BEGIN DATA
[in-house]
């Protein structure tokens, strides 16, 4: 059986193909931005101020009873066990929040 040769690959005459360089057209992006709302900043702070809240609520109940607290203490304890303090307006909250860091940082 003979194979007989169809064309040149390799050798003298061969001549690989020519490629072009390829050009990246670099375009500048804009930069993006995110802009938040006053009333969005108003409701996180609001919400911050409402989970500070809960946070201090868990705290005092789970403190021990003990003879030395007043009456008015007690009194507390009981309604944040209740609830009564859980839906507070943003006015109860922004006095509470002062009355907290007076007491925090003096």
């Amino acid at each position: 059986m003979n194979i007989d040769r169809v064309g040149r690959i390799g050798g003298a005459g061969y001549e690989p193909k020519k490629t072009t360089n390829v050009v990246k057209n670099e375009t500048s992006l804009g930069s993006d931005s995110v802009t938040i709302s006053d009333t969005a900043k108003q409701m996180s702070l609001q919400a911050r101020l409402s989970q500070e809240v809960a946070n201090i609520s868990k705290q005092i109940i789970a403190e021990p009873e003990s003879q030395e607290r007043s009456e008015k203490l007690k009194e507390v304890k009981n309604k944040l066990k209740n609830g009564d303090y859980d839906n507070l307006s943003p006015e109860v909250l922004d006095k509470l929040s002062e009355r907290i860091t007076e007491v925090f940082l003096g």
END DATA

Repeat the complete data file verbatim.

[in-house]
């Protein structure tokens, strides 16, 4: 059986193909931005101020009873066990929040 040769690959005459360089057209992006709302900043702070809240609520109940607290203490304890303090307006909250860091940082 003979194979007989169809064309040149390799050798003298061969001549690989020519490629072009390829050009990246670099375009500048804009930069993006995110802009938040006053009333969005108003409701996180609001919400911050409402989970500070809960946070201090868990705290005092789970403190021990003990003879030395007043009456008015007690009194507390009981309604944040209740609830009564859980839906507070943003006015109860922004006095509470002062009355907290007076007491925090003096």
């Amino acid at each position: 059986m003979n194979i007989d040769r169809v064309g040149r690959i390799g050798g003298a005459g061969y001549e690989p193909k020519k490629t072009t360089n390829v050009v990246k057209n670099e375009t500048s992006l804009g930069s993006d931005s995110v802009t938040i709302s006053d009333t969005a900043k108003q409701m996180s702070l609001q919400a911050r101020l409402s989970q500070e809240v809960a946070n201090i609520s868990k705290q005092i109940i789970a403190e021990p009873e003990s003879q030395e607290r007043s009456e008015k203490l007690k009194e507390v304890k009981n309604k944040l066990k209740n609830g009564d303090y859980d839906n507070l307006s943003p006015e109860v909250l922004d006095k509470l929040s002062e009355r907290i860091t007076e007491v925090f940082l003096g």